Chinese negotiations with other CPTPP members prior to US involvement is also a chance for Beijing to carry its reform agenda forward without American heavy breathing and intrusive posturing. And it would open a route to Chinese economic re-engagement with the United States, and a path towards the Free Trade Area of Asia and the Pacific — Beijing’s strategic response to the Obama administration’s early tilt towards the Pacific when it launched the TPP idea.
As Reinsch points out, the tactical way forward for Washington is to declare the existing CPTPP agreement inadequate, as Biden has already done. It can then announce it is going to fix it (although the 11 will be very reluctant to reinstate the absurd US provisions on intellectual property into any CPTPP 2.0 version of the agreement). And it can proceed to negotiate and change something, pronounce it fixed and join. All the better if China has been brought to the starting gate on the way towards this conclusion.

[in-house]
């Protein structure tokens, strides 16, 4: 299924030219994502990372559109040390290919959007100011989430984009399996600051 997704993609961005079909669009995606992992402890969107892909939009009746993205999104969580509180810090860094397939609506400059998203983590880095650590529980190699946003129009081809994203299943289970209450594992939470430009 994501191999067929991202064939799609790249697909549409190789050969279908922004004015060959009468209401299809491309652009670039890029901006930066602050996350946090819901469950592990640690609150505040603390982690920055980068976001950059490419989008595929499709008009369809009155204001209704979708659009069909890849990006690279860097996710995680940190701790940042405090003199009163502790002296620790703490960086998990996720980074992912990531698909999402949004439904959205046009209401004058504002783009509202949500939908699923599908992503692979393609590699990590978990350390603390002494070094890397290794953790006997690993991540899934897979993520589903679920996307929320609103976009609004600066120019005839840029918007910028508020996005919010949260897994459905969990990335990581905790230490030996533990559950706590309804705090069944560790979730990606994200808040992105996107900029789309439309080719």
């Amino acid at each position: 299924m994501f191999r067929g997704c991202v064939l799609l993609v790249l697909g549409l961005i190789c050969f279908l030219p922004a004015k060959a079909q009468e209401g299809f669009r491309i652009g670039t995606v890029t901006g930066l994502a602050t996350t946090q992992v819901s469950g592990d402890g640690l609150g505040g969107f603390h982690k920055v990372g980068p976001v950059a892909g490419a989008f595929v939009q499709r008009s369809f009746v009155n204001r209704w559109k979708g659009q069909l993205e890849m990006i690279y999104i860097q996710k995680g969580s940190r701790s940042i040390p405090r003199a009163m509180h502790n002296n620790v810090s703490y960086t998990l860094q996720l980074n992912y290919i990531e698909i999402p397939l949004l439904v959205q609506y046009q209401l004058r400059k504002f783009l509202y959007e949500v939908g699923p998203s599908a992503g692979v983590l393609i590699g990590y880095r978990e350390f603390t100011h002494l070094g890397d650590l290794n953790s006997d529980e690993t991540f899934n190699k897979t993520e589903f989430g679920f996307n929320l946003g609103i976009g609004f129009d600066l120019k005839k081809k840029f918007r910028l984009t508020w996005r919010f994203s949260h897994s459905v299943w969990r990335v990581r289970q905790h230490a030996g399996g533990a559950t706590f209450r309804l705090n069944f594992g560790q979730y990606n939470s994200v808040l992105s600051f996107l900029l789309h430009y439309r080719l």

A US signal of interest in re-entry to its own agreement would be a start. Removing the punitive tariffs and undoing managed trade arrangements that the United States has with China while negotiating market opening and reform in China would be welcomed across the region. That would help lock the United States into the Asian economy in a productive way.
Removing the blockage in the WTO dispute settlement system is an easier step, and would be an important indication of good faith in and respect for the multilateral trading system that the United States can take immediately. Until then, criticising Chinese practices while taking Australian markets away is hypocritical and continues to ring hollow.